Learning to Trust All Over Again

   01bc4ccb5ad2d4fd151b6ad24ad61536cd1d5838c3        

I thought I would wait until Monday to post this but really wanted to get all the thoughts down on paper today while it was fresh in my mind so decided to share it today.  

At last night’s Share Class/Happy Hour, we watched Brene Brown breakdown the Anatomy of Trust and how we can each decide which principles of trust we need to work on in our own relationships and lives. Below is a brief summary of Brene’s talk.

01b51015540aafea52ea5735f019a11712d4dfcf5a_00001

First off, what exactly is trust?

We all use this word in a “ethereal” sense but what exactly is it? Brene defines it as choosing to make something important to you, vulnerable to the actions of someone else. Then we have distrust on the opposite end of the spectrum and she defines it as deciding what is important to me is not safe with another person.

The concept of trust and truly cultivating trust in your life is something we all struggle with. Brene broke it down in such a way to show that there are key elements that impact our levels of trust and ultimately demonstrated it by sharing a “marble jar” story.

marble jar

Brene uses the acronym of B-R-A-V-I-N-G (representative of marbles in our jar that have been earned) as a checklist to help us measure levels of trust in our relationships with others and most importantly, with ourselves.

An In-Depth Look at B-R-A-V-I-N-G

01d9a73656aaf759ef3cd03e6cee855cf9130f496f

B – Boundaries: Being clear on what is okay and not okay.

R – Reliability: Doing what you say you are going to do, over and over again.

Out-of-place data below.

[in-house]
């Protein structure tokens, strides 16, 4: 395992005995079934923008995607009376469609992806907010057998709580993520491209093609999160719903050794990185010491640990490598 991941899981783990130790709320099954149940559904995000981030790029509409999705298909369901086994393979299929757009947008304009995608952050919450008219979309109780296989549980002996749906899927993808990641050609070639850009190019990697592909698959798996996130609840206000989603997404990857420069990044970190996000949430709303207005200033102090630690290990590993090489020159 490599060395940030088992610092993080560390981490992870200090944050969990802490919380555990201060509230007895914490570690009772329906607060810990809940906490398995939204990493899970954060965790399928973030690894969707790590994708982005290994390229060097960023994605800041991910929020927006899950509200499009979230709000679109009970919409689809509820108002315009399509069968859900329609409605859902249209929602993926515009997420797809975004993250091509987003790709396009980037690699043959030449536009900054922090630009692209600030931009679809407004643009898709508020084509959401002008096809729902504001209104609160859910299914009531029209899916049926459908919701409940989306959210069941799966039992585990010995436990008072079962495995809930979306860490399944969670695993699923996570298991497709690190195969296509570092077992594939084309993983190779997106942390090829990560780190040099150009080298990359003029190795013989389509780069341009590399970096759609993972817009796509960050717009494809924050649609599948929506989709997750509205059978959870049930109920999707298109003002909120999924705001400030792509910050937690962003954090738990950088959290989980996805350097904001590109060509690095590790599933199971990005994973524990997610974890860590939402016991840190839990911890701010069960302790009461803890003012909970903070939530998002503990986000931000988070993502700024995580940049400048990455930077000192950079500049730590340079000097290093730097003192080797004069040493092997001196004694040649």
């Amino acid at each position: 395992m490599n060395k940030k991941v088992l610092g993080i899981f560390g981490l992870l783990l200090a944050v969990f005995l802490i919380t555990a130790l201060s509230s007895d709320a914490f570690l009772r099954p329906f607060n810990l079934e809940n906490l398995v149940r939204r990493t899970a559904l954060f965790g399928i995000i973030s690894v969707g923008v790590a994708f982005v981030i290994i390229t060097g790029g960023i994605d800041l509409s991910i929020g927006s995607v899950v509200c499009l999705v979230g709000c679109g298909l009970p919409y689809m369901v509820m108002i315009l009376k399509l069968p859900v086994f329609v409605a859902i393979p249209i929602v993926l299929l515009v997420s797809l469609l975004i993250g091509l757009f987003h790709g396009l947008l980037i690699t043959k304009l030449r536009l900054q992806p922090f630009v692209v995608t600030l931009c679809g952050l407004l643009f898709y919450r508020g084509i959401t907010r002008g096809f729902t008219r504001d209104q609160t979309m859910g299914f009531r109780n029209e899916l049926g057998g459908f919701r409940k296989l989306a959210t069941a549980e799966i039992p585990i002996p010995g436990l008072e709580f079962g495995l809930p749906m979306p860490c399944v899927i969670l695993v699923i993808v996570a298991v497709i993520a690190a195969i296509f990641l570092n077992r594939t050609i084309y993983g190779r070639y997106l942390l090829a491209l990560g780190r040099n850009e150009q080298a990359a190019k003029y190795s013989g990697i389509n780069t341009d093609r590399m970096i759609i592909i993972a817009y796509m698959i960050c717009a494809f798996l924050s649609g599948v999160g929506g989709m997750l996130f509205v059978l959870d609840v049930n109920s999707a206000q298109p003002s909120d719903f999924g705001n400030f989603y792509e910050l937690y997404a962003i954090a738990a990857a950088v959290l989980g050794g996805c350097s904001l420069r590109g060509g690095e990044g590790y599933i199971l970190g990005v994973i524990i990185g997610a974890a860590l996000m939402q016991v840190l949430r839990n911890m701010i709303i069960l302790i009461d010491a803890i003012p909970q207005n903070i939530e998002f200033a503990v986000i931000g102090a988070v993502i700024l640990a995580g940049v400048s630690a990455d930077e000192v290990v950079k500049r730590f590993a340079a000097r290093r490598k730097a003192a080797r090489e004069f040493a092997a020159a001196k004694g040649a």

A – Accountability: Being responsible for our own behavior and being willing to buck up and admit our mistakes.

V – Vault: What I share with you, you will hold in confidence; and vice-versa. In a nutshell, do not share things that are not yours to share. It’s a combination of refraining from gossip, demonstrating empathy for others and not getting sucked into the “drama” of things. What tends to happen is we share things as a way to hotwire connection with a friend. Our closeness is built on talking bad about other people. Brene calls it
“common enemy intimacy” where our relationship is built on hating the same people” which ultimately is counterfeit trust. It’s learning to respect your own story and other people’s stories.  

I – Integrity: Choosing courage over comfort, choosing what is right instead of what is fun, fast, easy and practicing your values instead of just professing them.

N = Nonjudgment: Ask for help without being judged and vice-versa. We are all better at helping than asking for help. If you can’t ask for help, that is not a trusting relationship.

G – Generosity: Assuming positive intent and the most generous things about other people’s words, intentions and behaviors and being willing to check in if you are feeling otherwise.

0103aba60e9651ddee1ca00bb20b644f29ef11528601ab0893da1a339d5cb7f7308018bc2de98615753b

Trust isn’t just about others, it’s about taking a hard look at yourself

Most of us resort to negative self-talk when we mess up in life; and Brene says that this is a loss of self-trust.